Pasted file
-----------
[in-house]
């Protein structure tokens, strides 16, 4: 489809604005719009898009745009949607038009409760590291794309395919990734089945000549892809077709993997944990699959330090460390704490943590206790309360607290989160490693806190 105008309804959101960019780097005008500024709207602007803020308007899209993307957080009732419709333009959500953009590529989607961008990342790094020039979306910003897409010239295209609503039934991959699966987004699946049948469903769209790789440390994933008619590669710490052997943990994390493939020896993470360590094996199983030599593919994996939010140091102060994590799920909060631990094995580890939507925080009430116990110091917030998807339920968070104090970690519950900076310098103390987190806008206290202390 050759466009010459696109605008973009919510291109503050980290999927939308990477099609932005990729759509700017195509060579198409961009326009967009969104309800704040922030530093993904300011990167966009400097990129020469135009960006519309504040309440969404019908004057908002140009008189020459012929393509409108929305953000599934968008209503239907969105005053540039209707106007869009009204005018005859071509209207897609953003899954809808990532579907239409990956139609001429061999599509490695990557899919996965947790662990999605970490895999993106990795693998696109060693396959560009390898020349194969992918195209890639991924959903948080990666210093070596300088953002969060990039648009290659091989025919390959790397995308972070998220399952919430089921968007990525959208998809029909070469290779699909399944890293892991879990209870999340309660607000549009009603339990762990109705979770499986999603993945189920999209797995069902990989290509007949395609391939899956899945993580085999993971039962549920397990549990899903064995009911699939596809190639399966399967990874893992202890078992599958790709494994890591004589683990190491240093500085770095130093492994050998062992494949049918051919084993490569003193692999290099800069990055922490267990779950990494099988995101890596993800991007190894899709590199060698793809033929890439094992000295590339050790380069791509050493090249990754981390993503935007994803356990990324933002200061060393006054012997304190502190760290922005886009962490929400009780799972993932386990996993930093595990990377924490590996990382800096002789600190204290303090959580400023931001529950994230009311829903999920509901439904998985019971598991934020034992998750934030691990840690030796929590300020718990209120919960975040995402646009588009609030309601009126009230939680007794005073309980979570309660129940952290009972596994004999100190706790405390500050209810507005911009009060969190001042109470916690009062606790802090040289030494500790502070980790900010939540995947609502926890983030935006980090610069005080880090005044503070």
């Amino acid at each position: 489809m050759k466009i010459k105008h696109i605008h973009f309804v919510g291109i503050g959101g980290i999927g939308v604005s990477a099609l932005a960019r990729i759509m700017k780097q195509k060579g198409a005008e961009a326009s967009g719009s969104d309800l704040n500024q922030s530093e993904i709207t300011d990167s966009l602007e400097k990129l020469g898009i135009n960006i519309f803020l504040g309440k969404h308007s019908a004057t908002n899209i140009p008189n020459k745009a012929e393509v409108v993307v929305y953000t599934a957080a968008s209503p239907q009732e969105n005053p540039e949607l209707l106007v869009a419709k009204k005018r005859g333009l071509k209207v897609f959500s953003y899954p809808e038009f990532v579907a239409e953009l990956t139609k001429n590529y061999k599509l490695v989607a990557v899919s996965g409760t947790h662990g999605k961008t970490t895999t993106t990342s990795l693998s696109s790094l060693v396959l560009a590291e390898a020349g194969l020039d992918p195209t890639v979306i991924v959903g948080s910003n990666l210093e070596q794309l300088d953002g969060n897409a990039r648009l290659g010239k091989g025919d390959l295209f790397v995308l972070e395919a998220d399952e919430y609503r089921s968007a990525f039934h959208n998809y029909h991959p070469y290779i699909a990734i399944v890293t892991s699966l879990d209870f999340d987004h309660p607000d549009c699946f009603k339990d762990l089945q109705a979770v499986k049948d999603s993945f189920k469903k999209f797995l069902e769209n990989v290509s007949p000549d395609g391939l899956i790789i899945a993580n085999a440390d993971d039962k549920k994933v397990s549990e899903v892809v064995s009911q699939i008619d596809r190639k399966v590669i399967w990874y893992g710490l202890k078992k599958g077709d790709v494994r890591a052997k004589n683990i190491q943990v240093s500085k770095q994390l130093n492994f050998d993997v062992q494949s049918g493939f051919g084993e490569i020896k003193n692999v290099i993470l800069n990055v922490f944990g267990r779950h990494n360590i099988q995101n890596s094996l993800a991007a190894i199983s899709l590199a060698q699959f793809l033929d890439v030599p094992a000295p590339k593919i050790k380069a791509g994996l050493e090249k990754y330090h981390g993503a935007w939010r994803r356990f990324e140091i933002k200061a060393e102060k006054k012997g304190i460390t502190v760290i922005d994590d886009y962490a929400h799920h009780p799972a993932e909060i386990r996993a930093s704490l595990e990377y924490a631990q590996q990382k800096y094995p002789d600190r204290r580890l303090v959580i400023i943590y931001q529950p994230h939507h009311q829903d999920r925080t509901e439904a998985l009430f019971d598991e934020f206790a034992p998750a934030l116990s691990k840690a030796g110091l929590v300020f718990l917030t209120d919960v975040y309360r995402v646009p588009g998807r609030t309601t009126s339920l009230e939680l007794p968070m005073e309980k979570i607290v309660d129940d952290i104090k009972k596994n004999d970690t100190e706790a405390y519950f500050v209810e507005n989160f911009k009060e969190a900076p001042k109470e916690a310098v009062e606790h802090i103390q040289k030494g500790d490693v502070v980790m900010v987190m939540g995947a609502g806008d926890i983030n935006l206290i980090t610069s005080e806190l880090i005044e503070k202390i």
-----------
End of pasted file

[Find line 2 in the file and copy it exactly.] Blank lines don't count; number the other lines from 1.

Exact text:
């Protein structure tokens, strides 16, 4: 489809604005719009898009745009949607038009409760590291794309395919990734089945000549892809077709993997944990699959330090460390704490943590206790309360607290989160490693806190 105008309804959101960019780097005008500024709207602007803020308007899209993307957080009732419709333009959500953009590529989607961008990342790094020039979306910003897409010239295209609503039934991959699966987004699946049948469903769209790789440390994933008619590669710490052997943990994390493939020896993470360590094996199983030599593919994996939010140091102060994590799920909060631990094995580890939507925080009430116990110091917030998807339920968070104090970690519950900076310098103390987190806008206290202390 050759466009010459696109605008973009919510291109503050980290999927939308990477099609932005990729759509700017195509060579198409961009326009967009969104309800704040922030530093993904300011990167966009400097990129020469135009960006519309504040309440969404019908004057908002140009008189020459012929393509409108929305953000599934968008209503239907969105005053540039209707106007869009009204005018005859071509209207897609953003899954809808990532579907239409990956139609001429061999599509490695990557899919996965947790662990999605970490895999993106990795693998696109060693396959560009390898020349194969992918195209890639991924959903948080990666210093070596300088953002969060990039648009290659091989025919390959790397995308972070998220399952919430089921968007990525959208998809029909070469290779699909399944890293892991879990209870999340309660607000549009009603339990762990109705979770499986999603993945189920999209797995069902990989290509007949395609391939899956899945993580085999993971039962549920397990549990899903064995009911699939596809190639399966399967990874893992202890078992599958790709494994890591004589683990190491240093500085770095130093492994050998062992494949049918051919084993490569003193692999290099800069990055922490267990779950990494099988995101890596993800991007190894899709590199060698793809033929890439094992000295590339050790380069791509050493090249990754981390993503935007994803356990990324933002200061060393006054012997304190502190760290922005886009962490929400009780799972993932386990996993930093595990990377924490590996990382800096002789600190204290303090959580400023931001529950994230009311829903999920509901439904998985019971598991934020034992998750934030691990840690030796929590300020718990209120919960975040995402646009588009609030309601009126009230939680007794005073309980979570309660129940952290009972596994004999100190706790405390500050209810507005911009009060969190001042109470916690009062606790802090040289030494500790502070980790900010939540995947609502926890983030935006980090610069005080880090005044503070």